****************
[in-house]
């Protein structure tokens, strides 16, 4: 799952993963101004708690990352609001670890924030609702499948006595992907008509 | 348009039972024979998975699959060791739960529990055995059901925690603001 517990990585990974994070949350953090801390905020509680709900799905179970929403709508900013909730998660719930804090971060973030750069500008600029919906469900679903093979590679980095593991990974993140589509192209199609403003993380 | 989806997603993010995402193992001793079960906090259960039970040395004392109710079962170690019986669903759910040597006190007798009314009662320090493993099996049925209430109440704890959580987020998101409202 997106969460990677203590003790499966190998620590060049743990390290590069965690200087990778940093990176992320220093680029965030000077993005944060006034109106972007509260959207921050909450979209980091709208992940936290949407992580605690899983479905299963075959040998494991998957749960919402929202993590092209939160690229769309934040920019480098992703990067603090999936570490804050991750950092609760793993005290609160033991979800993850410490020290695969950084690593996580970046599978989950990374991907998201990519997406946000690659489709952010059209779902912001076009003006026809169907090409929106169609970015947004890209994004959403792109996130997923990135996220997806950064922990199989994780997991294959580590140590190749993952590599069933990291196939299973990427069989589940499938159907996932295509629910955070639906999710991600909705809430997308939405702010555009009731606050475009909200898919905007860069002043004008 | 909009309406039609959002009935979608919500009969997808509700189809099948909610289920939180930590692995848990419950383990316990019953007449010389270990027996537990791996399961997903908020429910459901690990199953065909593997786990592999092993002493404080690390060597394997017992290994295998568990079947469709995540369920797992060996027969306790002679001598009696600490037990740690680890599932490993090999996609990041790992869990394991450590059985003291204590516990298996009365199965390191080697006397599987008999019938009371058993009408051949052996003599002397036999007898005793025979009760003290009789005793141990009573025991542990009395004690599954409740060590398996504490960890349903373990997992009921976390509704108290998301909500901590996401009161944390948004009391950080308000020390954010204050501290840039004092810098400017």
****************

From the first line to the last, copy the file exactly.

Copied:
[in-house]
């Protein structure tokens, strides 16, 4: 799952993963101004708690990352609001670890924030609702499948006595992907008509 | 348009039972024979998975699959060791739960529990055995059901925690603001 517990990585990974994070949350953090801390905020509680709900799905179970929403709508900013909730998660719930804090971060973030750069500008600029919906469900679903093979590679980095593991990974993140589509192209199609403003993380 | 989806997603993010995402193992001793079960906090259960039970040395004392109710079962170690019986669903759910040597006190007798009314009662320090493993099996049925209430109440704890959580987020998101409202 997106969460990677203590003790499966190998620590060049743990390290590069965690200087990778940093990176992320220093680029965030000077993005944060006034109106972007509260959207921050909450979209980091709208992940936290949407992580605690899983479905299963075959040998494991998957749960919402929202993590092209939160690229769309934040920019480098992703990067603090999936570490804050991750950092609760793993005290609160033991979800993850410490020290695969950084690593996580970046599978989950990374991907998201990519997406946000690659489709952010059209779902912001076009003006026809169907090409929106169609970015947004890209994004959403792109996130997923990135996220997806950064922990199989994780997991294959580590140590190749993952590599069933990291196939299973990427069989589940499938159907996932295509629910955070639906999710991600909705809430997308939405702010555009009731606050475009909200898919905007860069002043004008 | 909009309406039609959002009935979608919500009969997808509700189809099948909610289920939180930590692995848990419950383990316990019953007449010389270990027996537990791996399961997903908020429910459901690990199953065909593997786990592999092993002493404080690390060597394997017992290994295998568990079947469709995540369920797992060996027969306790002679001598009696600490037990740690680890599932490993090999996609990041790992869990394991450590059985003291204590516990298996009365199965390191080697006397599987008999019938009371058993009408051949052996003599002397036999007898005793025979009760003290009789005793141990009573025991542990009395004690599954409740060590398996504490960890349903373990997992009921976390509704108290998301909500901590996401009161944390948004009391950080308000020390954010204050501290840039004092810098400017």